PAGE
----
Moral Enhancement Away from the Precincts of Power
Often referred to as the pastoral drama, Shakespeare’s ‘AS YOU LIKE IT’ unfolds in a rural setting close to nature – the Forest of Arden – the domain of simple folk, the shepherds, far removed from the brutal precincts of power where politicians prowl. Duke Senior, banished from court by his brother, Duke Frederick, takes refuge in the forest with several of his faithful followers, to be purified and returned to where they came from, or to be retained in the wilderness! To be interpreted allegorically, the Forest of Arden acts as a milieu for purification and regeneration, and for redemption and restoration of order. It is a great leveller where the corrupt and ambitious rulers are brought together with the simple but honest folk with basic needs, living close to nature, to instil a sense of moral wisdom. ‘Then there is mirth in heaven/ when earthly things made even’. [Hymen]
Five years before his death, Shakespeare bid farewell to the stage having written his last solo-authored play, The TEMPEST, thought to be his parting song, with a complex allegory, open to a variety of interpretations. To me, it conveys a lesson in moral enhancement to those who occupy positions of power.
Shakespeare transforms the stage to a ‘desolate island’ somewhere in the Mediterranean, and places his leading character Prospero to use his ‘magical art’ to combat his inner turmoil.
Prospero [‘the one who prospers’] has once been the Duke of Milan, a learned man constantly in pursuit of further study of ‘liberal arts/ without a parallel’ dedicated to ‘closeness and bettering the mind’. For him the ‘library was dukedom large enough’ and was so immersed in his books that his brother, Antonio, found it easy to depose him and grab power. Prospero with his three-year-old daughter, Miranda, was set adrift on the open sea in a boat with neither sail nor mast. Carrying a few provisions and some of his prized books, thrown in by Gonzalo, a kindly courtier, they drifted at the mercy of wave and tide, finally to be deposited on the shores of an island.
Living with his daughter in a cave in the island, part of which converted to his study, Prospero was in pursuit of bettering his mind through the study of ‘liberal arts’ – the art of inculcating wisdom, virtue and ethical practice, and the art of respectful dialogue – many a bibliophile is unable to achieve!
To cut a long story short, Prospero mobilises the services of Ariel, the winged spirit, to conjure up a storm that wrecks a passing ship and disperse its distraught passengers around the island, while ensuring their safety. The passengers happened to include his usurper and his fellow conspirators, giving Prospero the opportunity to exercise his compassion and forgiveness over vengeance, to bring about reconciliation, and to let go of power and possession.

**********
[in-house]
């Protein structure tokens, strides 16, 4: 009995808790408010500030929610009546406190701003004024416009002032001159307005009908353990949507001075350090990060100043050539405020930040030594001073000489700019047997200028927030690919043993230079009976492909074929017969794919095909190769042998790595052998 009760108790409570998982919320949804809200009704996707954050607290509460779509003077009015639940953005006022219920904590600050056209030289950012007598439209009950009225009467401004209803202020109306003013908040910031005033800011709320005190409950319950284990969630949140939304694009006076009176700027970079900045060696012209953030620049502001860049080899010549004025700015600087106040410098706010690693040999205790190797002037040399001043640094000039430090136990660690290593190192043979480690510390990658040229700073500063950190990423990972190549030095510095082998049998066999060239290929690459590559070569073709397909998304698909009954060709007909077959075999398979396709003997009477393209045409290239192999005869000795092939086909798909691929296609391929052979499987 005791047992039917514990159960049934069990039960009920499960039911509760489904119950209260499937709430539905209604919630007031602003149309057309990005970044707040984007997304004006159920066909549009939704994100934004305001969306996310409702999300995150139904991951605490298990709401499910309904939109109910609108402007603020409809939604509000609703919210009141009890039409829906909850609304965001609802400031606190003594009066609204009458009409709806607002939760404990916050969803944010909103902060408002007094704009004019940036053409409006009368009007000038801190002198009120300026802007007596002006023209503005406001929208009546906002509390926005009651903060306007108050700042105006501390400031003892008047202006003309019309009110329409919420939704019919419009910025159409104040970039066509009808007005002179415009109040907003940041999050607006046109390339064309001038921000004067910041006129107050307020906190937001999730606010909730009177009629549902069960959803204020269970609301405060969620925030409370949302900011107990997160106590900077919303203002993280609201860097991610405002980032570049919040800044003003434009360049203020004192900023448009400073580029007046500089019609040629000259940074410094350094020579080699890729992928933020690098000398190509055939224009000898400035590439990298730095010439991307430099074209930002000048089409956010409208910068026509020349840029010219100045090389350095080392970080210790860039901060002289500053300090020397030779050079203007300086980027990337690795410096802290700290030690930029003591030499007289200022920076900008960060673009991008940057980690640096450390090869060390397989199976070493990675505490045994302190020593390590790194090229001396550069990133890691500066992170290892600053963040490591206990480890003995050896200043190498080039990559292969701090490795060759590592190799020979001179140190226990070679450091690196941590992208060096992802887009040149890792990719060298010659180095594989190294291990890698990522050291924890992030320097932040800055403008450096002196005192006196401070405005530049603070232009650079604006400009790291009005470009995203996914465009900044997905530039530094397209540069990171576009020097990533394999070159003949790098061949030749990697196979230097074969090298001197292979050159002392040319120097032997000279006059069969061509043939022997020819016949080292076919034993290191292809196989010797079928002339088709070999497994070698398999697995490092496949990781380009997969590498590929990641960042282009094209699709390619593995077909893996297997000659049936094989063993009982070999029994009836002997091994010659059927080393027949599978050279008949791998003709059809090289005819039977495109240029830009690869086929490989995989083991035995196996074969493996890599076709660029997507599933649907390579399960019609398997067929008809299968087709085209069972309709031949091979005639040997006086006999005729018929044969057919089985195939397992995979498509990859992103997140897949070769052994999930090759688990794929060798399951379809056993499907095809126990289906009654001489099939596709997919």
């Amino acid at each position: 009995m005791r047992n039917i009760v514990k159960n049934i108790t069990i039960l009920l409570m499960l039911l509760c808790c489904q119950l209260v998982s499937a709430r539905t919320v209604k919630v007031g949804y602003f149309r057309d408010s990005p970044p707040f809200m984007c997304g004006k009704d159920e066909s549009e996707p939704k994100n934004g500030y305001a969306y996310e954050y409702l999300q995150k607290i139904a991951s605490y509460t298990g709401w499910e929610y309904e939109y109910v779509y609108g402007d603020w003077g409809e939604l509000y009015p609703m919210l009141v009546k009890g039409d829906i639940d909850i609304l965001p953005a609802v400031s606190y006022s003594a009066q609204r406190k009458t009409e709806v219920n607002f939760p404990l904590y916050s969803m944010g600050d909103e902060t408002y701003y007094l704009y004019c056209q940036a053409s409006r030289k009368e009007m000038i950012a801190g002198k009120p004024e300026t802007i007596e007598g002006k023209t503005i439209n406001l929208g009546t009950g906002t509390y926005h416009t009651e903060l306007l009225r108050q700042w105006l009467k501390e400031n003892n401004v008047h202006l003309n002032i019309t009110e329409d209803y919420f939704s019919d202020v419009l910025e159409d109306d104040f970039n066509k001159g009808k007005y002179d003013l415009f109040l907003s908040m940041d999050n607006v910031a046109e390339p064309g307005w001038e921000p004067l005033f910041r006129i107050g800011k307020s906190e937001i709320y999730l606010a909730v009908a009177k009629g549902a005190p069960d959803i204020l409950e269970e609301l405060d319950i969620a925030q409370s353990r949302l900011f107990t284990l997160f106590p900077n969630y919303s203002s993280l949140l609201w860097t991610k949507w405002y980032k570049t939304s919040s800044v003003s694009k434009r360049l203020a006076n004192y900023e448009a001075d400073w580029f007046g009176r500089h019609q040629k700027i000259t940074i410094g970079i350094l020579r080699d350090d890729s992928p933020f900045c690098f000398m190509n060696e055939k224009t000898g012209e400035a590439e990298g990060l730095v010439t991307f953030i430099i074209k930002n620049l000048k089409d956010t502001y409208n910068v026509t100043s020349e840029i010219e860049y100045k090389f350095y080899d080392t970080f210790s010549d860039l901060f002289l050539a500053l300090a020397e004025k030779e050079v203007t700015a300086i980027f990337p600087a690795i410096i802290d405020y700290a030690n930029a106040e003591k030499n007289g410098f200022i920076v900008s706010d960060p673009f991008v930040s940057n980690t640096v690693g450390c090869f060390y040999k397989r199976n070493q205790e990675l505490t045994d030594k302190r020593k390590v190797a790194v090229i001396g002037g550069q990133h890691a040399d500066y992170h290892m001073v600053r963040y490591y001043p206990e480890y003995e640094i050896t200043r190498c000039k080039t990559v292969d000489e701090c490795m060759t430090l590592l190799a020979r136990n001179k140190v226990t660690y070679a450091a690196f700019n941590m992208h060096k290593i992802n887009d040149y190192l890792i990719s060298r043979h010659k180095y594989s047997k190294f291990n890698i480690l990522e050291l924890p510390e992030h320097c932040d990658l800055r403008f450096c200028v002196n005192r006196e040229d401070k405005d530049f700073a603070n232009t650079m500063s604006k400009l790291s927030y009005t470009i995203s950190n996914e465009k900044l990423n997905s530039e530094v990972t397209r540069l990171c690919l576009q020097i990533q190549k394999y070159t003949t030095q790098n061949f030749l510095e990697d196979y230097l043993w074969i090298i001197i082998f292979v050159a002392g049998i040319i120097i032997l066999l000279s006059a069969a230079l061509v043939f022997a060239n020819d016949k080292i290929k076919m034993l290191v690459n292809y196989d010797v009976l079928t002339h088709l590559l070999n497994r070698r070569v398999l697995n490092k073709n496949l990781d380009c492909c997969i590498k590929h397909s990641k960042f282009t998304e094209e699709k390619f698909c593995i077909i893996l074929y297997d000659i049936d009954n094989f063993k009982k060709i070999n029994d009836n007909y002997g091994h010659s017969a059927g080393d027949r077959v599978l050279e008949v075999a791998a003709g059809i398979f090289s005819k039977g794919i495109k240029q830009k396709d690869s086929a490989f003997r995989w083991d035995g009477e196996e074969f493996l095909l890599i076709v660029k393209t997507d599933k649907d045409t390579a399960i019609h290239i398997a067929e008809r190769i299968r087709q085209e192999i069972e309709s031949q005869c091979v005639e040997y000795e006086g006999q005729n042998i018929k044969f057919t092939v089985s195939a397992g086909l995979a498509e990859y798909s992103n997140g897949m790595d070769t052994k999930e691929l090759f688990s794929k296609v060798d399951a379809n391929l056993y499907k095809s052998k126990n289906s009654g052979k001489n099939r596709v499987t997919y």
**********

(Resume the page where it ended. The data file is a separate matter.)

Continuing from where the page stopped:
‘King Becoming Graces’
Following the damnation of Macbeth, in the play by the same name, Macduff requests Malcolm, the new monarch, to outline what he believes to be ‘king becoming graces’. Malcolm enumerates them as, ‘justice, verity, stableness/ Bounty, perseverance, mercy, lowliness/ Devotion, patience, courage, fortitude’, admitting that he has ‘no relish of them’, but adds, ‘Nay, had I power, I should/ Pour the sweet milk of concord into hell/ Uproar the universal peace, confound/ All unity on earth’. A tall order!
The ancient Greeks, the lettered race, pioneered the notion of tragedy. Despite the hardship and agony caused by a tragic experience, they recognised its potential in bringing about a moral order – evil is beaten back, and truth emerges with the restoration of peace and harmony. The religious faith of Shakespeare is subject to conjecture, but the central moral principle – justice, redemption and grace – embedded in many of his tragedies, may guide us move from darkness to light, whichever faith we belong to.
The Complete Works of William Shakespeare [The Alexander Text] Introduced by Peter Ackroyd  Collins
New Statesman April 22-28, 2016. “Shakespeare 400 Years Later”
Bell, John 2022: Boyer Lecture: “Order versus Chaos”. Australian Broadcasting Corporation Radio
Galhenage, Siri: 2020: “Shakespeare and the Human Condition”. S. Godage & Brothers [Pvt] Ltd.
Galhenage, Siri: “A Window to a Literary Landscape” [in manuscript]
The Moribund State
By Lynn Ockersz
Bone-thin bodies drift ashore,
In a solemn funereal tempo….
Bullet holes gape out of foreheads,
Gagged mouths and bound limbs,
Greet passers-by dashing for queues,
Bringing back harrowing memories,
Of the Mailed Fist of past years,
But what’s plain and beyond doubt,
Is that there’s a growing Black Hole,
In the minds of the isle’s overlords,
That makes history-learning a lost cause.